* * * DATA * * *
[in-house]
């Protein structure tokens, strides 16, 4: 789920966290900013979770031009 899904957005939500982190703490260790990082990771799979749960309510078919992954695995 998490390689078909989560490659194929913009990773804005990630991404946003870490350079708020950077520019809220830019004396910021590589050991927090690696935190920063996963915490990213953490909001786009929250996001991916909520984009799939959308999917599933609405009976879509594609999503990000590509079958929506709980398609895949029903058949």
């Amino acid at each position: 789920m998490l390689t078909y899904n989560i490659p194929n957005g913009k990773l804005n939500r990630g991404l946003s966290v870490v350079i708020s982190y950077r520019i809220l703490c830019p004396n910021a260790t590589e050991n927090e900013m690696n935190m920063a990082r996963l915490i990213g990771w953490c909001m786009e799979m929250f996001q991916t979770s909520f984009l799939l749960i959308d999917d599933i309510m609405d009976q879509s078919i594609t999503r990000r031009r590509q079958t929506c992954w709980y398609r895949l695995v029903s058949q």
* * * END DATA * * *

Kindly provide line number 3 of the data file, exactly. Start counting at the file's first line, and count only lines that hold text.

């Amino acid at each position: 789920m998490l390689t078909y899904n989560i490659p194929n957005g913009k990773l804005n939500r990630g991404l946003s966290v870490v350079i708020s982190y950077r520019i809220l703490c830019p004396n910021a260790t590589e050991n927090e900013m690696n935190m920063a990082r996963l915490i990213g990771w953490c909001m786009e799979m929250f996001q991916t979770s909520f984009l799939l749960i959308d999917d599933i309510m609405d009976q879509s078919i594609t999503r990000r031009r590509q079958t929506c992954w709980y398609r895949l695995v029903s058949q």